Wi-Fi and cell signals could be of more use than GPS to autonomous vehicles
Fri 14 Oct 2016
Researchers at the University of California have developed a positioning system which promises greater accuracy for drones and self-driving vehicles, by utilising near signals such as cellular and Wi-Fi data instead of GPS.
The team, from the ASPIN Laboratory at UC Riverside, presented its paper at the 2016 Institute of Navigation Global Navigation Satellite System Conference in Portland, Oregon, in September. The work centres around the possibilities for Signals of Opportunity (SOPs) to augment Inertial Navigation Systems (INSs) when GPS data drops out or loses resolution.
Precision GPS navigation is a symbiosis between GPS and INS, the latter of which relies on dead reckoning and just-in-time advance appraisal, when unaided. When GPS signal does degrade, the INS can diverge, potentially dangerously, from the true mathematical GPS course described for a journey. Using ambient data as local references creates a useful navigational resource that sits between the dumb dead reckoning of INS and a more accurate GPS signal which is, however, too distant, and may be subject to casual interference.
The team used the concept to map the accuracy of a drone flight over lower Los Angeles. Here the red line represents the ideal route line, the fragmented yellow indicates the actual GPS data received, and the blue line indicates the more accurate routing made possible when SOP data is added to the GPS signal:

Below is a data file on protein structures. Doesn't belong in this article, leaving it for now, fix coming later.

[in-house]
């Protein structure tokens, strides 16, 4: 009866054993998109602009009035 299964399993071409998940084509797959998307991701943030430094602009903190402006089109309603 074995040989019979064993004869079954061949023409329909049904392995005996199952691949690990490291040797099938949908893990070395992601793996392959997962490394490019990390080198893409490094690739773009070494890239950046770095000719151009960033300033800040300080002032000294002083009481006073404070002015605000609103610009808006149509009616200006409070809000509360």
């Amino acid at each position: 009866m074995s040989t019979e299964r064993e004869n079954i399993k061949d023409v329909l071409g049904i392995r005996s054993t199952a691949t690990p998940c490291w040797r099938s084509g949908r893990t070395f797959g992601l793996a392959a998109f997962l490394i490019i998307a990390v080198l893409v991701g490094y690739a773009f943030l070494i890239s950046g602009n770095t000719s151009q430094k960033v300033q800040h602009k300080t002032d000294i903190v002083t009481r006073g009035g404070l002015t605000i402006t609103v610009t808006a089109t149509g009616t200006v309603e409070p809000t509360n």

Common vehicle navigation systems make use of the orbital Global Navigation Satellite System (GNSS), which is comprised of international systems including the Russian GLONASS, China’s Beidou, Europe’s Galileo system and the United States’ GPS, but the resolution available at general commercial and consumer levels from this approach are, the researchers contend, inadequate for the more critical emerging drone and self-driving technologies.
For one thing, line-of-sight is an issue, with abutments and other occlusions degrading guidance accuracy; on a more sinister note, GPS signals are unencrypted and susceptible to hacking, for which reason Lidar has proved of interest to the manufacturers of drones and autonomous vehicles.
Zak Kassas, the assistant professor of electrical and computer engineering at the University’s Bourns College of Engineering, believes this massively redundant approach could be improved:
“By adding more and more sensors, researchers are throwing ‘everything but the kitchen sink’ to prepare autonomous vehicle navigation systems for the inevitable scenario that GPS signals become unavailable. We took a different approach, which is to exploit signals that are already out there in the environment.”
In one sense the team seems to be abandoning one set of ‘kitchen sink’ approaches (Lidar et al) to increasing accuracy for another, insofar as a multiplicity of varied sources are likely to provide the best reference information; this is because the clock states and position of the SOPs are not necessarily known in advance of the journey, and may vary in quality or become unavailable depending on the journey’s length. The team notes that this facet of the scheme presents a similar challenge to the SLAM problem in robotics.